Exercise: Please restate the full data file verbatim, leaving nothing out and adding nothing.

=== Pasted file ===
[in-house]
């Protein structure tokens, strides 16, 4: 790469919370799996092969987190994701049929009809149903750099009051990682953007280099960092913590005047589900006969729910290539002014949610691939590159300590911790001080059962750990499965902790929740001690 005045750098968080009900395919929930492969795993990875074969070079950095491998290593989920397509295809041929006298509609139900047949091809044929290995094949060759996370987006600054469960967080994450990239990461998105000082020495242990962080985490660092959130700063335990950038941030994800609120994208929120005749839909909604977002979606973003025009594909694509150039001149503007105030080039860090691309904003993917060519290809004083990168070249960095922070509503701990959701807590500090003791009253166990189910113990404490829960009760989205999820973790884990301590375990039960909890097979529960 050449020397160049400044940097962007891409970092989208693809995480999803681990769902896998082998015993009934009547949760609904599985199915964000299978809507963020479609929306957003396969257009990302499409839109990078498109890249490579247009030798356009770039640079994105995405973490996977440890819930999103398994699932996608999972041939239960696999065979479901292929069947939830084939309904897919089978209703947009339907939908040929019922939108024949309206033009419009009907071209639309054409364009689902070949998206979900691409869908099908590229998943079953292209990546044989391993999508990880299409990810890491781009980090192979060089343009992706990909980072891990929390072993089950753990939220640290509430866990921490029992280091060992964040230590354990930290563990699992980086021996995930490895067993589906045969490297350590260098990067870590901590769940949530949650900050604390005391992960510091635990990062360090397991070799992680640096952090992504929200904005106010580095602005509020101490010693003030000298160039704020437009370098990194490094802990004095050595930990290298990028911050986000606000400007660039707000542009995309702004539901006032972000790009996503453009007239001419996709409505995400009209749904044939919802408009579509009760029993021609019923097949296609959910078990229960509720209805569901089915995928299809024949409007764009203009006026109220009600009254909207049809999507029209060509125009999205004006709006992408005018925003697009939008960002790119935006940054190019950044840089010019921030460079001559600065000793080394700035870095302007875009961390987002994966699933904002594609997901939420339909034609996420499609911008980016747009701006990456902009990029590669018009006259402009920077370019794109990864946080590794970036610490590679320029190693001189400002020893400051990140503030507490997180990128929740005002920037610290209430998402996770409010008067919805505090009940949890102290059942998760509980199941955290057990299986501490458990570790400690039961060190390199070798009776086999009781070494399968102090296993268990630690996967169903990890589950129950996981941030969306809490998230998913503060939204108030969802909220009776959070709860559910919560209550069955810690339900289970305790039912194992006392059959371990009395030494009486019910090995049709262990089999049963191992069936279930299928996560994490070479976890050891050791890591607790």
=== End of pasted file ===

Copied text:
[in-house]
């Protein structure tokens, strides 16, 4: 790469919370799996092969987190994701049929009809149903750099009051990682953007280099960092913590005047589900006969729910290539002014949610691939590159300590911790001080059962750990499965902790929740001690 005045750098968080009900395919929930492969795993990875074969070079950095491998290593989920397509295809041929006298509609139900047949091809044929290995094949060759996370987006600054469960967080994450990239990461998105000082020495242990962080985490660092959130700063335990950038941030994800609120994208929120005749839909909604977002979606973003025009594909694509150039001149503007105030080039860090691309904003993917060519290809004083990168070249960095922070509503701990959701807590500090003791009253166990189910113990404490829960009760989205999820973790884990301590375990039960909890097979529960 050449020397160049400044940097962007891409970092989208693809995480999803681990769902896998082998015993009934009547949760609904599985199915964000299978809507963020479609929306957003396969257009990302499409839109990078498109890249490579247009030798356009770039640079994105995405973490996977440890819930999103398994699932996608999972041939239960696999065979479901292929069947939830084939309904897919089978209703947009339907939908040929019922939108024949309206033009419009009907071209639309054409364009689902070949998206979900691409869908099908590229998943079953292209990546044989391993999508990880299409990810890491781009980090192979060089343009992706990909980072891990929390072993089950753990939220640290509430866990921490029992280091060992964040230590354990930290563990699992980086021996995930490895067993589906045969490297350590260098990067870590901590769940949530949650900050604390005391992960510091635990990062360090397991070799992680640096952090992504929200904005106010580095602005509020101490010693003030000298160039704020437009370098990194490094802990004095050595930990290298990028911050986000606000400007660039707000542009995309702004539901006032972000790009996503453009007239001419996709409505995400009209749904044939919802408009579509009760029993021609019923097949296609959910078990229960509720209805569901089915995928299809024949409007764009203009006026109220009600009254909207049809999507029209060509125009999205004006709006992408005018925003697009939008960002790119935006940054190019950044840089010019921030460079001559600065000793080394700035870095302007875009961390987002994966699933904002594609997901939420339909034609996420499609911008980016747009701006990456902009990029590669018009006259402009920077370019794109990864946080590794970036610490590679320029190693001189400002020893400051990140503030507490997180990128929740005002920037610290209430998402996770409010008067919805505090009940949890102290059942998760509980199941955290057990299986501490458990570790400690039961060190390199070798009776086999009781070494399968102090296993268990630690996967169903990890589950129950996981941030969306809490998230998913503060939204108030969802909220009776959070709860559910919560209550069955810690339900289970305790039912194992006392059959371990009395030494009486019910090995049709262990089999049963191992069936279930299928996560994490070479976890050891050791890591607790």